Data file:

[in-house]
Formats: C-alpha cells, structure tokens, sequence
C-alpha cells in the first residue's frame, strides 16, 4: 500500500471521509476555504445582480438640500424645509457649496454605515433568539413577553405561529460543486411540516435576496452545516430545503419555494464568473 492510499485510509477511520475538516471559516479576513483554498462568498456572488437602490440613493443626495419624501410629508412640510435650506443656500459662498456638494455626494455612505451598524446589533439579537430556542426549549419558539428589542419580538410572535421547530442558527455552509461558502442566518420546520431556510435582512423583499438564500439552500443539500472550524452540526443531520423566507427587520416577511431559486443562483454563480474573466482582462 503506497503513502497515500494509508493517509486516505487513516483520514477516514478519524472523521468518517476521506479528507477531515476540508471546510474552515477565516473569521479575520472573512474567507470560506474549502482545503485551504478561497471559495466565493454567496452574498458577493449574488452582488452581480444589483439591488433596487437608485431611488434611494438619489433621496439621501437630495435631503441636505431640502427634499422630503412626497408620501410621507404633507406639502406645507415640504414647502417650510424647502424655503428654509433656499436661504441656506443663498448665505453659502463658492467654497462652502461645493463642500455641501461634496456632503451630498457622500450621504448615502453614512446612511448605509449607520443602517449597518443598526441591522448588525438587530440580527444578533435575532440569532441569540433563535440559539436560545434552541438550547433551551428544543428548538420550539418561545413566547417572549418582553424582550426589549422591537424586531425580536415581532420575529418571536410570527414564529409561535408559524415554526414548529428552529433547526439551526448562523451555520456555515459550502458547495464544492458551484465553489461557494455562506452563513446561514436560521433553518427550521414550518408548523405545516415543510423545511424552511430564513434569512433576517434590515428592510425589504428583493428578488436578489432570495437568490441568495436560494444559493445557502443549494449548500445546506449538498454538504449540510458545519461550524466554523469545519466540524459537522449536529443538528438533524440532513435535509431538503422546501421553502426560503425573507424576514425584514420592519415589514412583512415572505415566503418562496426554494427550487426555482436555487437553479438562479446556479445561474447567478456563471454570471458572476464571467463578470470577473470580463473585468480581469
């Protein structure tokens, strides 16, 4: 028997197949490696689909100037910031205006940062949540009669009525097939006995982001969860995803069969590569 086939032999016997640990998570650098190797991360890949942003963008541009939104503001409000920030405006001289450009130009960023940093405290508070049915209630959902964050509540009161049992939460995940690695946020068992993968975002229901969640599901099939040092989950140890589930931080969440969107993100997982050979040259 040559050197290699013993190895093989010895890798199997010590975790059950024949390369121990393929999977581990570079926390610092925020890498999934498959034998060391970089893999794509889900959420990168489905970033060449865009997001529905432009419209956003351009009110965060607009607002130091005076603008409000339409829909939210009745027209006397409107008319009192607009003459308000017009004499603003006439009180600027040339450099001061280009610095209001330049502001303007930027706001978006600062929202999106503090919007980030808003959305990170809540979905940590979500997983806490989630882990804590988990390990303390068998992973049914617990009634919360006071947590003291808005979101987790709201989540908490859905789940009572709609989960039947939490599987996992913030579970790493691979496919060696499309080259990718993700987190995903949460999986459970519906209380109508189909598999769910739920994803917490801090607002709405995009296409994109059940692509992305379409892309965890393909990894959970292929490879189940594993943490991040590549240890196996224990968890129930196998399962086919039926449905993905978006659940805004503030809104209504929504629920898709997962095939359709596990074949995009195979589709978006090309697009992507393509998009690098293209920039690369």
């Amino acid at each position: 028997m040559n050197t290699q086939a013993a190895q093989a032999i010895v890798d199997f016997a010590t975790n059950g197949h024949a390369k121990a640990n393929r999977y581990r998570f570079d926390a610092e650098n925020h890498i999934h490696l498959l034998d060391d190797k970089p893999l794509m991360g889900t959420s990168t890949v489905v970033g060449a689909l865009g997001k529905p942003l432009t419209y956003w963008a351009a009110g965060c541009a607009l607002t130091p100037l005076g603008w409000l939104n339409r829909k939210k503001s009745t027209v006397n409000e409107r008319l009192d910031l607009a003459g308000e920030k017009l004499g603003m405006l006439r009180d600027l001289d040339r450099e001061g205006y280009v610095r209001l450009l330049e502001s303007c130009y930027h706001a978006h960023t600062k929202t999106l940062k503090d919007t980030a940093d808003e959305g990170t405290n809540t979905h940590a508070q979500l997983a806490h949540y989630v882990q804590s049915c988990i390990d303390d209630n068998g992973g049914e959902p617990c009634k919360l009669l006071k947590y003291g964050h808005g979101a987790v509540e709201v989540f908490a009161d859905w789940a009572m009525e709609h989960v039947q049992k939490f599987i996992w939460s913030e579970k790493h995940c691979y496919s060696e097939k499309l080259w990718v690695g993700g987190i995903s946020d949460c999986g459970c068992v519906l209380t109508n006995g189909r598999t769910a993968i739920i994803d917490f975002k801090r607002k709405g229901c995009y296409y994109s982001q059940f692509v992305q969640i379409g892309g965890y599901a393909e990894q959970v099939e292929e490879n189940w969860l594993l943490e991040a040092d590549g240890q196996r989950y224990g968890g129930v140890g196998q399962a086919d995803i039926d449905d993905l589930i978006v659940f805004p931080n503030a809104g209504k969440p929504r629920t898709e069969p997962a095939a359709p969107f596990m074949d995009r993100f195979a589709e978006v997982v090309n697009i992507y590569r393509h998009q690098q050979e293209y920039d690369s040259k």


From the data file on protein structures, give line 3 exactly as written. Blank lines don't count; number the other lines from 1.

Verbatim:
C-alpha cells in the first residue's frame, strides 16, 4: 500500500471521509476555504445582480438640500424645509457649496454605515433568539413577553405561529460543486411540516435576496452545516430545503419555494464568473 492510499485510509477511520475538516471559516479576513483554498462568498456572488437602490440613493443626495419624501410629508412640510435650506443656500459662498456638494455626494455612505451598524446589533439579537430556542426549549419558539428589542419580538410572535421547530442558527455552509461558502442566518420546520431556510435582512423583499438564500439552500443539500472550524452540526443531520423566507427587520416577511431559486443562483454563480474573466482582462 503506497503513502497515500494509508493517509486516505487513516483520514477516514478519524472523521468518517476521506479528507477531515476540508471546510474552515477565516473569521479575520472573512474567507470560506474549502482545503485551504478561497471559495466565493454567496452574498458577493449574488452582488452581480444589483439591488433596487437608485431611488434611494438619489433621496439621501437630495435631503441636505431640502427634499422630503412626497408620501410621507404633507406639502406645507415640504414647502417650510424647502424655503428654509433656499436661504441656506443663498448665505453659502463658492467654497462652502461645493463642500455641501461634496456632503451630498457622500450621504448615502453614512446612511448605509449607520443602517449597518443598526441591522448588525438587530440580527444578533435575532440569532441569540433563535440559539436560545434552541438550547433551551428544543428548538420550539418561545413566547417572549418582553424582550426589549422591537424586531425580536415581532420575529418571536410570527414564529409561535408559524415554526414548529428552529433547526439551526448562523451555520456555515459550502458547495464544492458551484465553489461557494455562506452563513446561514436560521433553518427550521414550518408548523405545516415543510423545511424552511430564513434569512433576517434590515428592510425589504428583493428578488436578489432570495437568490441568495436560494444559493445557502443549494449548500445546506449538498454538504449540510458545519461550524466554523469545519466540524459537522449536529443538528438533524440532513435535509431538503422546501421553502426560503425573507424576514425584514420592519415589514412583512415572505415566503418562496426554494427550487426555482436555487437553479438562479446556479445561474447567478456563471454570471458572476464571467463578470470577473470580463473585468480581469